Yes I am fascinated with Rep. Paul Ryan. Here is his interview over at the Wall Street Journal. He talks about a bunch of different things. Items that I found interesting:
1) Yes he is a budget “hawk”, but a “pro-growth” budget hawk. What that means is he will stomach deficits and the tax cuts that feed deficits because he believes the economy will be dragged by increasing taxes. While he attempts to make a distinction between tax cuts and other “spending” that has budgetary impacts I think he did a poor job of it. Republicans say that you cannot compare tax cuts with spending (such as on unemployment benefits), and he is critical of the “new spending” and what he calls demand side stimulus contained in the bipartisan agreement, which he supports. But he never directly deals with how the tax cuts impact the deficit, simply saying that growth, plus spending cuts and entitlement reform will get us where we need to go.
2) He apparently does not believe, as Krauthammer does, that the bill will provide stimulus. He calls it a sugar high, with a short term jolt that will dissipate. Back to the WSJ mantra that cutting marginal tax rates is what produces economic growth, and hence his support for keeping the Bush tax rates in place.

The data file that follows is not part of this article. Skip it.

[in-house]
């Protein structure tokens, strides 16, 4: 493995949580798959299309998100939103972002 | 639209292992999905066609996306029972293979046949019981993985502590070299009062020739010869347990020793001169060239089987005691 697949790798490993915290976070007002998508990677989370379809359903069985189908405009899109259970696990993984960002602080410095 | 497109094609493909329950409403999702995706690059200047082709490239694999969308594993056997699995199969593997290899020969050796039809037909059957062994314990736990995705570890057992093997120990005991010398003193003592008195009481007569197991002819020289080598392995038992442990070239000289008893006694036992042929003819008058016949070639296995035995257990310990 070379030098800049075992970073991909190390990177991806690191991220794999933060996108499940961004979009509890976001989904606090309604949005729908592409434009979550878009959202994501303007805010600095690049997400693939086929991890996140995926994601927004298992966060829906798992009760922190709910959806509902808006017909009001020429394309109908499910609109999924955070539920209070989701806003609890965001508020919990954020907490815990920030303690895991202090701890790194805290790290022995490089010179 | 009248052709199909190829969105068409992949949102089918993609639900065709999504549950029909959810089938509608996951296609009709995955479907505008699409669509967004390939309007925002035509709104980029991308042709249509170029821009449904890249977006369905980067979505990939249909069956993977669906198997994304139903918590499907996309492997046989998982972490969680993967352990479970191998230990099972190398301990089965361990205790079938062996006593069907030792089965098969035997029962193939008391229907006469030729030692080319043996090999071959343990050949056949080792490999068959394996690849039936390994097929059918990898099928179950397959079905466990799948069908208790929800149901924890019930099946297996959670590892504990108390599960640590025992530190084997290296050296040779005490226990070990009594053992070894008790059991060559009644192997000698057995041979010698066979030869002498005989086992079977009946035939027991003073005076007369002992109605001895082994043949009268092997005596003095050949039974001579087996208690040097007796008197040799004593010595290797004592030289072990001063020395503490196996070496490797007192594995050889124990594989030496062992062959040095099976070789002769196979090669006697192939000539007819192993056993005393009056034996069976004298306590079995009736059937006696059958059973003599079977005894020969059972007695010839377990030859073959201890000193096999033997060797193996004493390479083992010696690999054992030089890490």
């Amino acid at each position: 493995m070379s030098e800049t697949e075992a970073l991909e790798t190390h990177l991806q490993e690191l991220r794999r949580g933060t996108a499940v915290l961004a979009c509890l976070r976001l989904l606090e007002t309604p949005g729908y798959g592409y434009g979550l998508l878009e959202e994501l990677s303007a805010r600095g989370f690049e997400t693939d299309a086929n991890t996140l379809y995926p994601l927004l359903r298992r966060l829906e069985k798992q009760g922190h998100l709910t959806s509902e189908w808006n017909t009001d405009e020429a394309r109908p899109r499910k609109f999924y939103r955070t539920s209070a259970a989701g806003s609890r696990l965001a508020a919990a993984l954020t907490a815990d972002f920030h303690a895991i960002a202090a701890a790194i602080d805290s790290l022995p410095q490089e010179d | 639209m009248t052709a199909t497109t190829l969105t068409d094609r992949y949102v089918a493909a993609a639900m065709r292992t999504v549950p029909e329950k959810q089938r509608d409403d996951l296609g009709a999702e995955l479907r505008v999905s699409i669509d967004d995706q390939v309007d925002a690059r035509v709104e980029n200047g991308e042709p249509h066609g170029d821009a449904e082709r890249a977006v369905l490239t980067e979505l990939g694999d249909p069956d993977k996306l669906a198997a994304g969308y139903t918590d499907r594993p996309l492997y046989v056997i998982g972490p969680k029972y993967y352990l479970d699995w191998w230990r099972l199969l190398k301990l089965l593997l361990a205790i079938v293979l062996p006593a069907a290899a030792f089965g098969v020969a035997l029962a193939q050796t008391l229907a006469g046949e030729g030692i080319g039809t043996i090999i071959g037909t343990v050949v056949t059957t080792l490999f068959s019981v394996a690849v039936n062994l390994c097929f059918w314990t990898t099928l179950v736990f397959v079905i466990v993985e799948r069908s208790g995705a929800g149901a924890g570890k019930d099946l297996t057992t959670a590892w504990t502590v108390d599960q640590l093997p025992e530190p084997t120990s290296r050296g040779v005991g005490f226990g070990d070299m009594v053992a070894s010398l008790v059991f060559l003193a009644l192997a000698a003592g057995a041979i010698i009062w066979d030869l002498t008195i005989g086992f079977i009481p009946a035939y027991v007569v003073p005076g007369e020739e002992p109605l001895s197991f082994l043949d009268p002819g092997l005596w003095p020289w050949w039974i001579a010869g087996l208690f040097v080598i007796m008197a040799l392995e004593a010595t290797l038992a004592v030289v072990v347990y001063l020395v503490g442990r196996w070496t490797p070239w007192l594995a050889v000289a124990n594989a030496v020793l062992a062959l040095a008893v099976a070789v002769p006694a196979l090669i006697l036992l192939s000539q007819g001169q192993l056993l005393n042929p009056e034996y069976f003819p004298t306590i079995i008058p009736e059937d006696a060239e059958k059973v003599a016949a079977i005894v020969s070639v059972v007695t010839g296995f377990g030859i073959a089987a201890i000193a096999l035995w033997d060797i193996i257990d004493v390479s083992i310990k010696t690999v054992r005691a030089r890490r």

3) He did not rule out a revenue component to deficit cutting, but insisted that it be part of a tax simplification process that will reduce rates and eliminate deductions. On this score he seemed at least sympathetic to the goals of the Deficit Commission.
4) He defended his vote no vote on the Bowles-Simpson deficit reduction plan by saying that they had punted on health care, which is a huge driver of federal spending. On that score he agrees with Paul Krugman, who attacked the Commission report from the left in part by making the same point.
5) As part of his Roadmap he touted two items. The first is the conversion of Medicaid to a federal block grant program. (Medicaid is the federal- state health care program for the poor) The second would be major changes in Medicare, including what he calls “premium support” that would turn the program into a “voucher” system, with private health plans competing for business from the seniors with these vouchers. The key point here is that the system would not even come close to providing federal dollars to match current rate of Medicare spending. Bottom line is that while it would achieve cost control over the program by simply limiting federal “premium support” increases, spending on health care for seniors would drop dramatically. And I do mean dramatically. Ryan, along with Democrat Alice Rivlin, has submitted the Rivlin-Ryan plan on Medicaid and Medicare. That necessarily must be another post, because it represents the true heart of this deficit debate.